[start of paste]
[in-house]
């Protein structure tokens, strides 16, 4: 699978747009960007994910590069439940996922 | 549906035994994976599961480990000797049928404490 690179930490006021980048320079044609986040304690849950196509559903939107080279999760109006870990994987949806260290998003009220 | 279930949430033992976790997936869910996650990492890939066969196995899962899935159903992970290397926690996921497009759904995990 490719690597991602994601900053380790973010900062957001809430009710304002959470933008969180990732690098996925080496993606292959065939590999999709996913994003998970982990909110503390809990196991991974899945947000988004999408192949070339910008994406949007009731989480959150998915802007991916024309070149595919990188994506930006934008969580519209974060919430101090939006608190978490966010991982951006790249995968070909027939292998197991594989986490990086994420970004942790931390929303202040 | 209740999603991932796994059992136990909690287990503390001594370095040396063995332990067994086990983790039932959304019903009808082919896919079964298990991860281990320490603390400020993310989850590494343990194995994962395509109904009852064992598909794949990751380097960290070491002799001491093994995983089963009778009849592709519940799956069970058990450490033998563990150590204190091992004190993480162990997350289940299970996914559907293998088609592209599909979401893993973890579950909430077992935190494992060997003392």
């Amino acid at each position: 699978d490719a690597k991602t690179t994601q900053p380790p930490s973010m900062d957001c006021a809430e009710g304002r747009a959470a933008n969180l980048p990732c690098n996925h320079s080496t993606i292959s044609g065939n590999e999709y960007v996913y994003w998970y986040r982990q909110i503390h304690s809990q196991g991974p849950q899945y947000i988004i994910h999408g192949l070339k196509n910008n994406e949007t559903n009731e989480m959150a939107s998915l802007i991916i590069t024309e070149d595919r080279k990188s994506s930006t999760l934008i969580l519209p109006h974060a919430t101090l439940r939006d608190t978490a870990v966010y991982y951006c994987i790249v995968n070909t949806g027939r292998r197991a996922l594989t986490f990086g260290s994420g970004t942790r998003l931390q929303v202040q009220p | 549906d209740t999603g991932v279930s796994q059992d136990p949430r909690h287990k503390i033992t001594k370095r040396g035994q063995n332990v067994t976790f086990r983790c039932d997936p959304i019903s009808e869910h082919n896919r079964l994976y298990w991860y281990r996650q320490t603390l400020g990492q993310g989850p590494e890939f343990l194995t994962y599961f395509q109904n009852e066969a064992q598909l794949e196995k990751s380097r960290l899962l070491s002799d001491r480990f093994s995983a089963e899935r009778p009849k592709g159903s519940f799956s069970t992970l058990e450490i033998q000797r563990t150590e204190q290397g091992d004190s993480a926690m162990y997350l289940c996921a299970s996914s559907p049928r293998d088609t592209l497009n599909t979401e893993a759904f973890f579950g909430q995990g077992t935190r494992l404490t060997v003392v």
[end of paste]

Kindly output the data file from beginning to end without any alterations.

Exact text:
[in-house]
């Protein structure tokens, strides 16, 4: 699978747009960007994910590069439940996922 | 549906035994994976599961480990000797049928404490 690179930490006021980048320079044609986040304690849950196509559903939107080279999760109006870990994987949806260290998003009220 | 279930949430033992976790997936869910996650990492890939066969196995899962899935159903992970290397926690996921497009759904995990 490719690597991602994601900053380790973010900062957001809430009710304002959470933008969180990732690098996925080496993606292959065939590999999709996913994003998970982990909110503390809990196991991974899945947000988004999408192949070339910008994406949007009731989480959150998915802007991916024309070149595919990188994506930006934008969580519209974060919430101090939006608190978490966010991982951006790249995968070909027939292998197991594989986490990086994420970004942790931390929303202040 | 209740999603991932796994059992136990909690287990503390001594370095040396063995332990067994086990983790039932959304019903009808082919896919079964298990991860281990320490603390400020993310989850590494343990194995994962395509109904009852064992598909794949990751380097960290070491002799001491093994995983089963009778009849592709519940799956069970058990450490033998563990150590204190091992004190993480162990997350289940299970996914559907293998088609592209599909979401893993973890579950909430077992935190494992060997003392």
């Amino acid at each position: 699978d490719a690597k991602t690179t994601q900053p380790p930490s973010m900062d957001c006021a809430e009710g304002r747009a959470a933008n969180l980048p990732c690098n996925h320079s080496t993606i292959s044609g065939n590999e999709y960007v996913y994003w998970y986040r982990q909110i503390h304690s809990q196991g991974p849950q899945y947000i988004i994910h999408g192949l070339k196509n910008n994406e949007t559903n009731e989480m959150a939107s998915l802007i991916i590069t024309e070149d595919r080279k990188s994506s930006t999760l934008i969580l519209p109006h974060a919430t101090l439940r939006d608190t978490a870990v966010y991982y951006c994987i790249v995968n070909t949806g027939r292998r197991a996922l594989t986490f990086g260290s994420g970004t942790r998003l931390q929303v202040q009220p | 549906d209740t999603g991932v279930s796994q059992d136990p949430r909690h287990k503390i033992t001594k370095r040396g035994q063995n332990v067994t976790f086990r983790c039932d997936p959304i019903s009808e869910h082919n896919r079964l994976y298990w991860y281990r996650q320490t603390l400020g990492q993310g989850p590494e890939f343990l194995t994962y599961f395509q109904n009852e066969a064992q598909l794949e196995k990751s380097r960290l899962l070491s002799d001491r480990f093994s995983a089963e899935r009778p009849k592709g159903s519940f799956s069970t992970l058990e450490i033998q000797r563990t150590e204190q290397g091992d004190s993480a926690m162990y997350l289940c996921a299970s996914s559907p049928r293998d088609t592209l497009n599909t979401e893993a759904f973890f579950g909430q995990g077992t935190r494992l404490t060997v003392v």